As we recognize Earth Day this week, it’s worth looking back on last week’s report on the carbon footprint of spam.
In a report commissioned by security vendor McAfee, ICF International found the 62 trillion pieces of spam sent in 2008 had the same environmental impact as 3.1 million passenger cars or 2.4 million U.S. homes. A single piece of junk e-mail adds 0.3 grams of carbon dioxide, which is like driving three feet.
Because they usually don’t waste paper, it’s easy to ignore the environmental impact of spam or any other electronic communications. But sending, receiving, storing and viewing messages does consume energy, and energy consumption adds to carbon emissions in addition to other environmental and economic costs.
The ICF estimates that e-mail from the average business user accounts for 288 pounds of carbon dioxide per year, with 22 percent of that usage related to spam. More than half the energy wasted by spam results from users viewing and deleting it, according to the report.
The process of getting spam from one place to another involves multiple phases — all of which consume energy. First there is the scraping of Web sites to harvest e-mail addresses, followed by code and copy writing to initiate the spam campaign. Next comes sending the messages via the Internet to an army of infected “zombie PCs” all of which use energy to receive and retransmit the messages. Then there is the impact on servers that store and send the spam, the routers and other Internet infrastructure and, of course, the PCs that finally receive and display the junk mail.
Add to that the resources used to attempt to filter the spam and it’s easy to understand the potential environmental impact. If every inbox had spam filters, according to the report, we could cut energy waste by 75 percent. But eliminating spam at the source would save even more energy.
When McColo, a U.S.-based Web-hosting service that was responsible for much of the world’s spam, was shut down in 2008, the result was an annualized carbon dioxide savings equal to taking 2.2 million cars off the road. But the victory was short-lived. Spammers have successfully rebuilt their sending capacity.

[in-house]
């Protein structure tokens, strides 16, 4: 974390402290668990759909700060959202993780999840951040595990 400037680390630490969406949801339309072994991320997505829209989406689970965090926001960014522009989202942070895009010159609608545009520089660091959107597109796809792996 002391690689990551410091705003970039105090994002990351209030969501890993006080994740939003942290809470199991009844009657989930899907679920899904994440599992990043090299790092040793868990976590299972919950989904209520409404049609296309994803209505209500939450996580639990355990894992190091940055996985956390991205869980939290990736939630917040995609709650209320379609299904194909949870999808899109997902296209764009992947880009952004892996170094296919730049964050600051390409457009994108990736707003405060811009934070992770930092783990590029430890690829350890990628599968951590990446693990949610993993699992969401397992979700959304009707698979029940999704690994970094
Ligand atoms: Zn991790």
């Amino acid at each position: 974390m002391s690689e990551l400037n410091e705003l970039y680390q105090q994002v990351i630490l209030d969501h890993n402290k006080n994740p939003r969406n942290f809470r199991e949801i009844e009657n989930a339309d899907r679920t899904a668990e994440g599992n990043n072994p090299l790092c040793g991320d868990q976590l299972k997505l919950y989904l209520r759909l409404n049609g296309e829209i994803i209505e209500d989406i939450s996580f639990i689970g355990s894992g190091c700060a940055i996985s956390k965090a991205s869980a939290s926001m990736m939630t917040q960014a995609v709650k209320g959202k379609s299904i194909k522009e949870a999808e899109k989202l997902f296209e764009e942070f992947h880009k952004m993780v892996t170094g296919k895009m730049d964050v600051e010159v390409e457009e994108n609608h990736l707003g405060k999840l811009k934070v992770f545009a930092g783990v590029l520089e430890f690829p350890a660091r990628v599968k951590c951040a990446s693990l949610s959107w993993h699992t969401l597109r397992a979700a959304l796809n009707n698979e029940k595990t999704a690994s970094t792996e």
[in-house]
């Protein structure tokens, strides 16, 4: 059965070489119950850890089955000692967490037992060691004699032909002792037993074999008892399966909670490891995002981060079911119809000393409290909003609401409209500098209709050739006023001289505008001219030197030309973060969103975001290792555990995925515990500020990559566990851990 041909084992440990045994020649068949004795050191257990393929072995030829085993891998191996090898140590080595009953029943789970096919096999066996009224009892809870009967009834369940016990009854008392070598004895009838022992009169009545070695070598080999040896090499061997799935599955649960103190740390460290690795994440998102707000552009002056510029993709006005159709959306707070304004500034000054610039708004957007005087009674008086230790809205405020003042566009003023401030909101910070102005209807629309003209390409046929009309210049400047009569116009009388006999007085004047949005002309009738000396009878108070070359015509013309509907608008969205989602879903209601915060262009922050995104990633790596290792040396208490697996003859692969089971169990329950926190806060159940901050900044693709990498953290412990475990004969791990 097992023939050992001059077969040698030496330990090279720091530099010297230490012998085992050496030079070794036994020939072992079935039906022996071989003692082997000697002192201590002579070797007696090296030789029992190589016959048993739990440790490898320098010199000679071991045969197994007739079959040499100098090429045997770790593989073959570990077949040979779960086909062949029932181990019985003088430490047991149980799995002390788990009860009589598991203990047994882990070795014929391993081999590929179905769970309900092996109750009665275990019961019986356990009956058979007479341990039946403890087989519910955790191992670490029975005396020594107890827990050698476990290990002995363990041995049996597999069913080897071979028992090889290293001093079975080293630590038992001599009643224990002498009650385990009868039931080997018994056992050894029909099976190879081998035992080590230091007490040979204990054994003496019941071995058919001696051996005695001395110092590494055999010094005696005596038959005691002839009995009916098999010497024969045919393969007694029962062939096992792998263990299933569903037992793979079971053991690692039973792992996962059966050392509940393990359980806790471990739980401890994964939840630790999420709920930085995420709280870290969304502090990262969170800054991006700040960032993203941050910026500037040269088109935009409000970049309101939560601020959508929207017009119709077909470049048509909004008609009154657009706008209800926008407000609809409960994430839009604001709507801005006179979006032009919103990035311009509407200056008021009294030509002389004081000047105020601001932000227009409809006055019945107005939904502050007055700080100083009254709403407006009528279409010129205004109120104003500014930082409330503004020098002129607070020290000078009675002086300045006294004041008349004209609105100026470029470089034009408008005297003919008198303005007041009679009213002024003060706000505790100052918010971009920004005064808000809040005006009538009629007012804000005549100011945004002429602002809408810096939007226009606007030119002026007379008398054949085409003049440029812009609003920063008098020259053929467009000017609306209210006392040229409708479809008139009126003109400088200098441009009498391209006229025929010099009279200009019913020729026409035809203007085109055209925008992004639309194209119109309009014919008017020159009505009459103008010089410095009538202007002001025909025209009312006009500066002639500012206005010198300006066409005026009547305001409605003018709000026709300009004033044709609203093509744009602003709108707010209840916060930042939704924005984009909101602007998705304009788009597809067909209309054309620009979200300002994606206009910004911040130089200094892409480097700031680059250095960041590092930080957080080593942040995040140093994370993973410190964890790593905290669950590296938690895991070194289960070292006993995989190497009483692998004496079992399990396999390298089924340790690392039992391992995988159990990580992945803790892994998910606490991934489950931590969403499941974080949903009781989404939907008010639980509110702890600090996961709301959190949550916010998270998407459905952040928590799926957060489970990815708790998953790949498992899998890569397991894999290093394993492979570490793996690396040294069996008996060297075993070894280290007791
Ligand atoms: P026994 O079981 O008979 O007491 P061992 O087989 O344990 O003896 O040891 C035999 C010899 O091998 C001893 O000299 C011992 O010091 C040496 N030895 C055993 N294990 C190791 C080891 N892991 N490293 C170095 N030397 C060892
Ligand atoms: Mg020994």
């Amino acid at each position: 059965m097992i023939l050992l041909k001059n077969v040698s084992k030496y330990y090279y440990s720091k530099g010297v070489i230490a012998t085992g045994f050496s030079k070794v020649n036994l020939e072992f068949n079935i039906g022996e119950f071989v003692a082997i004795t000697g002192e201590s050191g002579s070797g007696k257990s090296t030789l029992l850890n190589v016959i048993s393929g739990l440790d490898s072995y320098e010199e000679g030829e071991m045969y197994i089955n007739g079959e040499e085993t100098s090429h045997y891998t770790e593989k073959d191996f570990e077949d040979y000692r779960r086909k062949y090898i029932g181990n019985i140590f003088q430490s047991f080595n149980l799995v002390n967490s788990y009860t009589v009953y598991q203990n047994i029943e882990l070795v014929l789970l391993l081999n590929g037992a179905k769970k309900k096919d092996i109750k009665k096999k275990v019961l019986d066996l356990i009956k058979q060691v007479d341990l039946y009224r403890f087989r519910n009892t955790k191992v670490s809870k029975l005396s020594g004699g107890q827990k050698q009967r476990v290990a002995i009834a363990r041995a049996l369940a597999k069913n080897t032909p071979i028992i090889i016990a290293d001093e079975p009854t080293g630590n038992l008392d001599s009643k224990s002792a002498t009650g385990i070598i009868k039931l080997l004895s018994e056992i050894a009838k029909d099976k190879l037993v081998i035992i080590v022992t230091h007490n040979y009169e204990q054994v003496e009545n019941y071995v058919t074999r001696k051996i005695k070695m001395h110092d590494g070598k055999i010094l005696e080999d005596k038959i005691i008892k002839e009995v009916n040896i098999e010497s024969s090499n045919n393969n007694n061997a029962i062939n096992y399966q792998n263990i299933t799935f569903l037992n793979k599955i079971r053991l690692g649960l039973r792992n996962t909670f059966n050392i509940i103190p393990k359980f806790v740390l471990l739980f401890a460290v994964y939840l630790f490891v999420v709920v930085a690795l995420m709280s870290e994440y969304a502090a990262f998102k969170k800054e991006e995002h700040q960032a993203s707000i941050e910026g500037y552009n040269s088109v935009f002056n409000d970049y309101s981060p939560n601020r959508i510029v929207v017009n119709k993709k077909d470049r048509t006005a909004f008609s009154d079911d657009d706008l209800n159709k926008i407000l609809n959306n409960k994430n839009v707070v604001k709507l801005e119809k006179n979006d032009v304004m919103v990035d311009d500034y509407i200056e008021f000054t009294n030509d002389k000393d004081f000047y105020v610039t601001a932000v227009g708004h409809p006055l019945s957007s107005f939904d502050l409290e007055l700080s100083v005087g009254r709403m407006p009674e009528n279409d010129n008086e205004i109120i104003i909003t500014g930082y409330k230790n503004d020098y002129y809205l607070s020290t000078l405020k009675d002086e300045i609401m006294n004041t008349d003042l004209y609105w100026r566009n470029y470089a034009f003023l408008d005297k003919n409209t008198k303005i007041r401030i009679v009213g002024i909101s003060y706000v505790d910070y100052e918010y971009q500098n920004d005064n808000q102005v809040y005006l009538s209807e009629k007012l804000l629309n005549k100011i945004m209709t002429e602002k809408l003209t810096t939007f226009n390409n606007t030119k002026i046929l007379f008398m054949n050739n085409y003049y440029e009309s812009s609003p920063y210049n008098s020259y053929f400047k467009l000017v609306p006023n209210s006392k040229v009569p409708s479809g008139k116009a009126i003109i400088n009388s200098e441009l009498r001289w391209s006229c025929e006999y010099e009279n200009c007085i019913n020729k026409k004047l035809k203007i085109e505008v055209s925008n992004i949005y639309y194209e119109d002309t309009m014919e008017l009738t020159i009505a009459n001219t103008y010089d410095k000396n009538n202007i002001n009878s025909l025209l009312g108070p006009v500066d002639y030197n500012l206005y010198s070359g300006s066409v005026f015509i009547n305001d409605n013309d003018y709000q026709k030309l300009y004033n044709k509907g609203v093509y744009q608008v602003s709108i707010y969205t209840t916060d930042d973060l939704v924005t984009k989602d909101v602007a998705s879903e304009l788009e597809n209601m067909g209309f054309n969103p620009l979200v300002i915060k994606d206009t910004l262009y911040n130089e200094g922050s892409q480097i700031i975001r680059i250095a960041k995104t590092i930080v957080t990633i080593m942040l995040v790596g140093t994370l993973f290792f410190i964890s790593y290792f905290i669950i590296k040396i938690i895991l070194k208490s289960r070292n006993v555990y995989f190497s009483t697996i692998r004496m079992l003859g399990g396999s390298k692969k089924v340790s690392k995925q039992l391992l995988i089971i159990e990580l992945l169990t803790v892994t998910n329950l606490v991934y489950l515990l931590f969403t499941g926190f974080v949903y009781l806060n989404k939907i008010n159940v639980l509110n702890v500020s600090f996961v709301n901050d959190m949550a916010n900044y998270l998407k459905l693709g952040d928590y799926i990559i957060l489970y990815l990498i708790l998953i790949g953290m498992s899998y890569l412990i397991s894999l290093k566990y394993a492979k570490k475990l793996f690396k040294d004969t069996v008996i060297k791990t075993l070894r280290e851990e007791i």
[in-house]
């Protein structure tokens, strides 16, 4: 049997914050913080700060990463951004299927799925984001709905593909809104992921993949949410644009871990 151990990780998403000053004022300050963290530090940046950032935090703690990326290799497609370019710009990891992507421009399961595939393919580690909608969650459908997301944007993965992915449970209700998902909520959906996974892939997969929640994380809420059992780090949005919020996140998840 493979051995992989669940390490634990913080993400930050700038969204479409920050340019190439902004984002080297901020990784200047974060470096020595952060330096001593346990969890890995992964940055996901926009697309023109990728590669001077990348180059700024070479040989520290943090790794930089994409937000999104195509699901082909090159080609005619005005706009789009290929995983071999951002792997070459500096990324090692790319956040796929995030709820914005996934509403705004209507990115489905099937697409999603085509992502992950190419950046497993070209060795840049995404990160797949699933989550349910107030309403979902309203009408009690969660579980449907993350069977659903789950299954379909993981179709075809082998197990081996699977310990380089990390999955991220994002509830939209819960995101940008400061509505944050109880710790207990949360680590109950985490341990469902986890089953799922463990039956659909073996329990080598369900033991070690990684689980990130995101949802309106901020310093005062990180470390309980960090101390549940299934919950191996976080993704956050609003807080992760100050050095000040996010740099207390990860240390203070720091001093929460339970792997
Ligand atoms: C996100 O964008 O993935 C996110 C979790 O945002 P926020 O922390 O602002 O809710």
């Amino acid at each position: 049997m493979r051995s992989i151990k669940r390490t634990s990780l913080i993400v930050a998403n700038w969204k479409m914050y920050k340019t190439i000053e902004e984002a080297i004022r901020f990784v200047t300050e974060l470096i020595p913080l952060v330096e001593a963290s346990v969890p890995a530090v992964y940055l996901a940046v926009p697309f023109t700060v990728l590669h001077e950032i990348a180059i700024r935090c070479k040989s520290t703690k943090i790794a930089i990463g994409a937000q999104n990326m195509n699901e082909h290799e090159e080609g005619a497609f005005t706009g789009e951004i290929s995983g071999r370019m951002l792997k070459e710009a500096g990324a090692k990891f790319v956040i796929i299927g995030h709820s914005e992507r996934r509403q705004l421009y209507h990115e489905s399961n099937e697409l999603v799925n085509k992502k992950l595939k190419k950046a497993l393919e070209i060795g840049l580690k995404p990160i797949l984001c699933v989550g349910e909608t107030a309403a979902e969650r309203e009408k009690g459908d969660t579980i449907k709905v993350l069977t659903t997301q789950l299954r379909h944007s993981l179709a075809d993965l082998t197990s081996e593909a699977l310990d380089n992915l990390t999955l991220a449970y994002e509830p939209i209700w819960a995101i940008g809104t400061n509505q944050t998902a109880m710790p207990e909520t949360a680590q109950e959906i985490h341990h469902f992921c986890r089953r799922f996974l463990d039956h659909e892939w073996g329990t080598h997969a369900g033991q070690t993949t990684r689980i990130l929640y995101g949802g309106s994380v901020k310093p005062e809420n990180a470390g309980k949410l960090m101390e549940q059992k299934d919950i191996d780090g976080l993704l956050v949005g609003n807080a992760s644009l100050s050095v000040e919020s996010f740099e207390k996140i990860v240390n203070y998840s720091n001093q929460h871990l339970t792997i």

The report suggests that, beyond doing everything possible to put spammers out of business, spam filtering is an effective way to reduce the energy waste. Most e-mail programs come with spam filters, though configuring them to trap spam and not to trap legitimate mail isn’t always easy.
There are several plug-ins for Microsoft Outlook and Outlook Express that greatly improve the filtering you can do with those programs. Until I discovered a free and even better solution, my favorite was Cloudmark Desktop, which costs $39.95 a year.
The way I currently eliminate most spam is to route all of my mail through Gmail. When people write to me at email@example.com, the mail gets routed to my Gmail account. I then access it either through a Web browser or through Microsoft Outlook, which, like all e-mail programs, can be configured to access Gmail. You’ll also need to configure Gmail to allow you to check mail through an e-mail program.
Gmail isn’t perfect. But it does a better-than-average job at trapping spam and a much-better-than-average job of avoiding false positives. Nevertheless, some spam still gets through and I occasionally find a legitimate message trapped in the spam filter.
Yahoo and Hotmail also have spam filters. I haven’t used Hotmail in a while but I find that my Yahoo inbox gets more spam than my Gmail account.
One way to cut back on spam is to avoid having your e-mail address plastered all over the Internet. (I give this advice but I don’t follow it, because I want readers to be able to reach me.) Spammers love to harvest e-mail addresses from blog postings, forums and other public places where addresses are posted. One way to avoid this problem is to use disposable e-mail addresses that expire or can be abandoned if they attract too much spam. For a good primer on this, search Wikipedia for “disposable e-mail.”
Another method is to use an ISP that offers a challenge response system. These services send out a message to unknown senders requiring them to go through a validation process to make sure that a human being is behind the message. I’m not a fan of these systems because they can be annoying to people who write to you and can trap legitimate machine-generated mail, such as offers from companies you want to hear from, mailing lists and even bounce-back notices from people you know.
Regardless of what type of spam filters you use, you should never respond to spam messages, even to tell them to stop. Any response is an indication that the message got through to a live person, which makes your inbox an even more valuable commodity to the spammers.